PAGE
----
Obsessive-Compulsive Disorders share in common repetitive behaviors or mental acts that an individual feels compelled to perform. Obsessive-Compulsive Disorder is a condition in which the patient experiences recurring obsessions or compulsions. Obsessions are repetitive unwanted thoughts, images, or impulses that are experienced as intrusive and upsetting. Compulsions are repetitive behaviors or thoughts which are done to reduce anxiety rather than for pleasure. An example of an obsession is the belief that one’s hands are dirty a minute or two after washing hands for a fourth or fifth time, and a compulsion would be the urge to wash one’s hands yet again. In order to make the diagnosis, the patient must engage in obsessions or compulsions an hour or more a day or have significant distress or impairment, and the patient recognizes that the obsessions or compulsions are unreasonable.
Body Dysmorphic Disorder is a condition in which the patient is significantly preoccupied with one or more imagined defects in appearance. The preoccupation far exceeds everyday concerns about appearance. These symptoms significantly interfere with academic, work, or social relationships.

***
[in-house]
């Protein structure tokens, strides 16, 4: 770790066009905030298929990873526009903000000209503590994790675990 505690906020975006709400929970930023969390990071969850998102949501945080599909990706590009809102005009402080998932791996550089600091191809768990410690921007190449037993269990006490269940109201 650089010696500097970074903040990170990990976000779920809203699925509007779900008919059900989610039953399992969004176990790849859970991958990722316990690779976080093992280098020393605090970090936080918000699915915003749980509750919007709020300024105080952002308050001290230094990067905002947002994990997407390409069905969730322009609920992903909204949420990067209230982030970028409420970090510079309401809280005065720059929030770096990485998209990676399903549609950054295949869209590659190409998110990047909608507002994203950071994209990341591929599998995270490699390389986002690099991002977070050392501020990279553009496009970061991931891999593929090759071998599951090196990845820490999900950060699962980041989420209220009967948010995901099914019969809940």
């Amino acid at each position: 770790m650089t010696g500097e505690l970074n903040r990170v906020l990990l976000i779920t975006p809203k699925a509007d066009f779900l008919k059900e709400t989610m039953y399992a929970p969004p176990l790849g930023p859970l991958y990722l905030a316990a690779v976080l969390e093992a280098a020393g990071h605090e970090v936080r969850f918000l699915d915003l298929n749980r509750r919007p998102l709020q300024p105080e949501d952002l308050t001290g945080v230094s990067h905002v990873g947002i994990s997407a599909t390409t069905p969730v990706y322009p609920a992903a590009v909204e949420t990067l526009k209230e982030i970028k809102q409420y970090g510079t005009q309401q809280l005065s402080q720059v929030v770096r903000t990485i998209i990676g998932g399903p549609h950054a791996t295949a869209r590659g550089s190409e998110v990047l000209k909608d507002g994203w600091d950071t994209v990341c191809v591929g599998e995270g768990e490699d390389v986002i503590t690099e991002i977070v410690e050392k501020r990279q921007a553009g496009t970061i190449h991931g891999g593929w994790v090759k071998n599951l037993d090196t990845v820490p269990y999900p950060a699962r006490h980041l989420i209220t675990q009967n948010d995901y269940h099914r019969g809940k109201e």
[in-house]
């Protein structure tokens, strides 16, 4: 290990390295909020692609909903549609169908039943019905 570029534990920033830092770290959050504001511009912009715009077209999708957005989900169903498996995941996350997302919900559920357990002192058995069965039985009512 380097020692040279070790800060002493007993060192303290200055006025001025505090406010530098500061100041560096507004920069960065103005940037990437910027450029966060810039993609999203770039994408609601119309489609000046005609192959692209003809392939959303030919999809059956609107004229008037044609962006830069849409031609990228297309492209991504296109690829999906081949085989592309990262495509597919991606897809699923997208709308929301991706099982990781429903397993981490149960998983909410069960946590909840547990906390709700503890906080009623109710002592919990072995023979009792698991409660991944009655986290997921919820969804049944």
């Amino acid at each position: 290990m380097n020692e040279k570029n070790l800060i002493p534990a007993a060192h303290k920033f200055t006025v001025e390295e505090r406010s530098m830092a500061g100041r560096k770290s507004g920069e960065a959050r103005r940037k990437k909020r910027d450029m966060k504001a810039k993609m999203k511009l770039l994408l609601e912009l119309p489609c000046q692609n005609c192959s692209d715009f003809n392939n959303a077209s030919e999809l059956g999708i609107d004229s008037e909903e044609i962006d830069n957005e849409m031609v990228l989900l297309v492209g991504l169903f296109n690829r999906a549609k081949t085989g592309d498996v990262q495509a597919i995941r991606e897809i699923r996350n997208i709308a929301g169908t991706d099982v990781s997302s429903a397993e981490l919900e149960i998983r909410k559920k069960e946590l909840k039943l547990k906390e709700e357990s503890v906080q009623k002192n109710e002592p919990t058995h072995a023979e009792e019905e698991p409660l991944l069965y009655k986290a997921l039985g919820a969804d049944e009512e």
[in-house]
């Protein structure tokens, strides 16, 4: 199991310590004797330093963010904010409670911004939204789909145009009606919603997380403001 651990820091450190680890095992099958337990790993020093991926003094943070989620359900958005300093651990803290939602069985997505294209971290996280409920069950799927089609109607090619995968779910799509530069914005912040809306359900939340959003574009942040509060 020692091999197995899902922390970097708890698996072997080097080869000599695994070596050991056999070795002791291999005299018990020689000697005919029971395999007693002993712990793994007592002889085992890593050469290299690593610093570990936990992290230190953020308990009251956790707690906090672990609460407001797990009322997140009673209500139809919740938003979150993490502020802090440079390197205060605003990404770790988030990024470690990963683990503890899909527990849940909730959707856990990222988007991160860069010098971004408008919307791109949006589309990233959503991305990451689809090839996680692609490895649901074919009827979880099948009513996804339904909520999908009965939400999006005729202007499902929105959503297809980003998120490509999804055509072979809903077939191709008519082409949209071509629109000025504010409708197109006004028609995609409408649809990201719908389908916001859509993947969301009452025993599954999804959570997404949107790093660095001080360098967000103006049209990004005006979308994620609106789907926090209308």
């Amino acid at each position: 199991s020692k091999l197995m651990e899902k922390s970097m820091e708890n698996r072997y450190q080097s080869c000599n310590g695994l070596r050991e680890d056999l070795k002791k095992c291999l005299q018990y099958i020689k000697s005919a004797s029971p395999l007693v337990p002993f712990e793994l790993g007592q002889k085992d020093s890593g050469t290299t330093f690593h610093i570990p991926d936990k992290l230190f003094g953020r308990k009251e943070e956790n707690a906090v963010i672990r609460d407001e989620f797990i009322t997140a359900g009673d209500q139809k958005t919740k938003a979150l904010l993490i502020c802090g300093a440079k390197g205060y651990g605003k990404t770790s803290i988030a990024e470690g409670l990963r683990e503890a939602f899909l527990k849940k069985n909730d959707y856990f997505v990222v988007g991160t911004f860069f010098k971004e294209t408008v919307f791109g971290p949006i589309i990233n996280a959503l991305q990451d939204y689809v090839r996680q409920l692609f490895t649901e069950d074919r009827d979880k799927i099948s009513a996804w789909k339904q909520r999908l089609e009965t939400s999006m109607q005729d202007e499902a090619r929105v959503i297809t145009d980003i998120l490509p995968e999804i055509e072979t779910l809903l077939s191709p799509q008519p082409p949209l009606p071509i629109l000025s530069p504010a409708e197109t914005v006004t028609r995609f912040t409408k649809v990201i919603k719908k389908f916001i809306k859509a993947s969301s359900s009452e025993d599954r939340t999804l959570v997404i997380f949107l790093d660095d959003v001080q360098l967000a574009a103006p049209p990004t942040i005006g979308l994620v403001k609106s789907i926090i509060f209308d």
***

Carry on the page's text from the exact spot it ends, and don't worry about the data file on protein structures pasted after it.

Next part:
Trichotillomania is a disorder in which the patient pulls their own hair out resulting in significant hair loss. The patient experiences increasing tension prior to the pulling of hair and relief or pleasure at the time of the act. These symptoms significantly interfere with academic, work, or social relationships and represent a decline from previous functioning.
Hoarding Disorder involves the chronic inability to throw away personal possessions even though they may have no value. Individuals with this disorder may accumulate rooms full of worthless items and the disorder may be quite debilitating.
Excoriation (Skin-Picking) Disorder is a condition in which the person consistently picks at their own skin to the point that they create sores or lesions. Individuals with this disorder may pick at skin anywhere on the body, but most commonly skin is picked on the arms, hands, and face.